The CCSS faded into the dustbin of history, NYS adopted Next Generation Standards, I call Common Core-lite (Read here) and unfortunately abandoned EngageNY, a compendium of teacher designed curriculum modules that were widely used around the nation.

 NAEP, the National Assessment of Educational Progress, called the gold standard, assesses students in the 4th, 8th and high school every three years, NYS falls just below the 50th percentile of states and has languished there for over a decade. Oddly, the high school graduation rate has continued to increase every year over the same period, currently 87% of students graduate within 4 years, almost all with Regents diplomas.

The sharp difference between NAEP scores and ever increasing graduation rates is strangely similar to the ever increasing state test scores under Commission Mills.  Chancellor Tisch and the successor Commissioner Steiner asked two testing experts to explore, and

“Another member of the Regents, former New York City schools superintendent Betty Rosa, went further, claiming that she was told by a high-ranking department official that [Commissioner]Mills and [Director of Testing[ Abrams had lowered the cut scores on the 2009 math test. Rosa even lobbied unsuccessfully to delay the release of the scores until there was an independent investigation of possible test corruption.”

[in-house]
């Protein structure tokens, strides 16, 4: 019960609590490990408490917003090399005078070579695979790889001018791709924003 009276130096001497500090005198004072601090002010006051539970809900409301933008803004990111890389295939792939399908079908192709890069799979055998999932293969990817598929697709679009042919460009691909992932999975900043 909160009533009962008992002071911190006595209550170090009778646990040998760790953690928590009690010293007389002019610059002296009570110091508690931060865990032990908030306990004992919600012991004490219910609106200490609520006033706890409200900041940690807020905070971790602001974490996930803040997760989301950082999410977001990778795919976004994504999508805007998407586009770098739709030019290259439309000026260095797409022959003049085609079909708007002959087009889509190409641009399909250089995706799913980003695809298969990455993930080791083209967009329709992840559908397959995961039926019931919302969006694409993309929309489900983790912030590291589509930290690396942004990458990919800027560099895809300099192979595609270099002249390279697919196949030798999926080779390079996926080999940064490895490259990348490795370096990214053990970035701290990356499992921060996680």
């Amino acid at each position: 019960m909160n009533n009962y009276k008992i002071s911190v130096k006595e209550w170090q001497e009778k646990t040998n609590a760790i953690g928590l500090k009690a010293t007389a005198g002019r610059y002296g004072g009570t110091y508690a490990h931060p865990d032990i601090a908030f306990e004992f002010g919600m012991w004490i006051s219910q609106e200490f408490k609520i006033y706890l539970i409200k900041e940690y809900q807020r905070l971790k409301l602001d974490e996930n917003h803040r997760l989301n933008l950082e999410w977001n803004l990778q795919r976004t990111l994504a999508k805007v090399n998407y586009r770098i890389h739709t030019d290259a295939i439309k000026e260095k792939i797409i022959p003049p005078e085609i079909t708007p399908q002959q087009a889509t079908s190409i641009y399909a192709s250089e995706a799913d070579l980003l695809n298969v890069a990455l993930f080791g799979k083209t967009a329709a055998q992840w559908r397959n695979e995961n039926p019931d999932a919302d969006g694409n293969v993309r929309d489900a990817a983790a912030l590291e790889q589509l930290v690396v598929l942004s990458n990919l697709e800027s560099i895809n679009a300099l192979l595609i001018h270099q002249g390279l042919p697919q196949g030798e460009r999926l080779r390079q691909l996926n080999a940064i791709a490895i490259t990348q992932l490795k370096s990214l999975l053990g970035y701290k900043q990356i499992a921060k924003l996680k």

Tisch and Steiner asked a Harvard professor to take a deep dive, (see the Koretz Report here) and found “score inflation” and “leniency” in setting cut scores.

 The current Graduation Measures process raises similar issues, if the NAEP scores remain in the doldrums and graduation rates continue to rise how do you explain? (See latest Graduation rates here)

 The state has established a number of safety nets, superintendent determinations and “scales” the scores on Regents exams, technical reports that once were available in a timely manner on-line are no longer available.